Pass it Around

"If I made records for my own pleasure, I would only record Charley Patton songs." - Bob Dylan

To live outside the law you must be honest…or not. Dylan's Basement Tapes through the years

To live outside the law you must be honest…or not.  Dylan's Basement Tapes through the years.  In which A Tree with Roots goes from priceless to useless overnight and Tiny Tim jams with the Band.

Like many (exactly how many is unknown) my primary source for Dylan's Basement Tapes over recent years was the Tree with Roots CD set from Scorpion.  Illustrated here, in part, with the discography.  A lavish 4CD fold out bootleg with stolen photographs from Elliot Landy, inserts, extensive notes and the music.  It certainly was not the first time I heard the music.  I found it in a record store in Manhattan and paid maybe 100 bucks.  It was worth every single penny, and I took a cab home, not the train.

In 1969, I bought my first version of the Basement Tapes on a white label vinyl LP from a record store in Grand Rapids Michigan.  Which gives you some indication of how widely those early bootlegs traveled. Grand Rapids did have an active hippie, anti-war, pot-smoking scene, but it certainly was not New York or Chicago.  It was easy enough to find bits and pieces of  the basement tapes.. but it took decades to hear them all.  As they trickled out, I was first to find them, be they offered through tape-trading ads in record collector magazines or record racks in my local head shop.  Everyone needs a hobby.

It is almost 45 years ago now since I heard them first,  and I have listened to them regularly since.  Anyone of any age can tell you their musical taste changes over the years.  In the case of most kids today, I hope it changes quickly… I saw Aretha Franklin at age 72 hit a home run on the Letterman show last night, but I can't see too many of the top acts kids like today garnering much attention 50 years from now.  Hopefully my younger peers will start to go backwards and learn all music comes from somewhere, and it is often better a little closer to the source.  Dylan has always known that, and he taught the lesson to the Band in the basement of Big Pink.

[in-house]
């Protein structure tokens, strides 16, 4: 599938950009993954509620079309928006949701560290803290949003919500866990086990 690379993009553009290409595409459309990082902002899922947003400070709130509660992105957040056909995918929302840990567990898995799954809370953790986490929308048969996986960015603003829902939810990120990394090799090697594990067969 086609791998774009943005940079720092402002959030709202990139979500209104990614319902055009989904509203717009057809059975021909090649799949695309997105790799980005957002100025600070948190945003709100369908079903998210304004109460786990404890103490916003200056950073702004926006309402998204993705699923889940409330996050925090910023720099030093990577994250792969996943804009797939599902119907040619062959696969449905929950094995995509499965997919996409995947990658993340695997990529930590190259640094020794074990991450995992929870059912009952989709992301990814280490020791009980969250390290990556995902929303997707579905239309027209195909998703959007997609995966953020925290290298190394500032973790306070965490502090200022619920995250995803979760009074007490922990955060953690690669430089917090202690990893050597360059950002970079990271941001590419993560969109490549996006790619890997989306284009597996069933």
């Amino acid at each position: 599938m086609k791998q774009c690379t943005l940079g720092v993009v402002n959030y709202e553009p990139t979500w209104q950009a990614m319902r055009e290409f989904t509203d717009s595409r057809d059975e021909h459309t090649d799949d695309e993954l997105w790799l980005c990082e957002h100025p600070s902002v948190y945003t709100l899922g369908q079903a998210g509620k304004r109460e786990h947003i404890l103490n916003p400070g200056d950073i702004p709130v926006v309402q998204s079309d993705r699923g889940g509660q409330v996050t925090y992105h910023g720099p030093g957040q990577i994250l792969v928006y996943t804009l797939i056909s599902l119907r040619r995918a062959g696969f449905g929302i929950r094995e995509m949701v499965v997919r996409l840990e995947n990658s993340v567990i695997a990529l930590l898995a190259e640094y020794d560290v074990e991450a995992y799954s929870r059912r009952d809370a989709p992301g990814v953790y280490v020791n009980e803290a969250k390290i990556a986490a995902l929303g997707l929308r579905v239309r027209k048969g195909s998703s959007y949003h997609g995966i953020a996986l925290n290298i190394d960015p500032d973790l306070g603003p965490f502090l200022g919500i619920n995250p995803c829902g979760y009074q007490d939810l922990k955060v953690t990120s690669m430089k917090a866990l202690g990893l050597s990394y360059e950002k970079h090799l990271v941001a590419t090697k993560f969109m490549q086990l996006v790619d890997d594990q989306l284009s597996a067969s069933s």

The Basement Tapes are by FAR the most interesting and challenging of Dylan's recordings.  They come closest of all his songs to a spontaneous flow.  They are wacky and ribald.  They are comfortable and warm, yet perplexing.   The key is the camaraderie with the members of the Hawks, and what a summer it was for them all.  

No "product" called the New Basement Tapes will approach that time.  It is an insult for them to even try, and I certainly do not look forward to T-Bone's first major, offensive gaffe that I know of.  I heard one track, and believe me the horrible drone was not recorded in a basement.  It sounds like it was recorded on a computer, and it was.

When the 1975 official double LP came out on Columbia, it was nice enough, but a bigger rip-off than the bootlegs I had purchased.  They tinkered with the sound and tossed in some demos the Band had done.  There's Levon, rocking out on it, but he wasn't even in the basement at the time.  He was down licking wounds on an oil rig.   Even though Rolling Stone said "the best album of the year is ten years old" or something like that,  by that time I had easily bought ten illegal LP recordings of the sessions.  Each found a few more, took some out, and the notion of first generation, second generation and source came to matter.  Eventually, some would even be released with names like "The Safety Tape" and such.  As if the sound in that basement could get much better.  I shelved the Columbia discs and listened to Rubber Dubber and Swinging Pig and Trademark of Quality.

One set I purchased, a two disc, two package set even included songs the Band had done backing Tiny Tim!  Guess what?  I don't think they will be on the official release, though they could be.

The Scorpion was at the time and I believe even now the complete takes.  I recall Garth Hudson (who did the recording of the originals with a microphone borrowed from fellow Albert Grossman slaves Peter, Paul and Mary)  saying "they got it all" when the set was released.

While I could go on and on about the material about to be made available to the general public, others will do it for me.  I can point out one little thing.  Richard Manuel plays the drums on cuts with a drum.  I love how Richard Manuel played drums, and so did Levon, though he wasn't there.

Needless to say, I anxiously await the official release.  I never gave up and knew the day would come, but I am a little perturbed it took Dylan's label this long.

Over the years there have certainly been enough fans asking for it.  Already some of those  fans are complaining about the price.  I have spent many times that for various bootlegs of the recordings over the years, and many times I dropped a twenty for one new cut.  They've done that work for you.  Shut up and enjoy it.  Be good to them and these tracks will sustain you fifty years. 

Jim Linderman is a Grammy nominated collector and popular culture historian.  His next book will be available soon.  Until then, follow Dull Tool Dim Bulb the Blog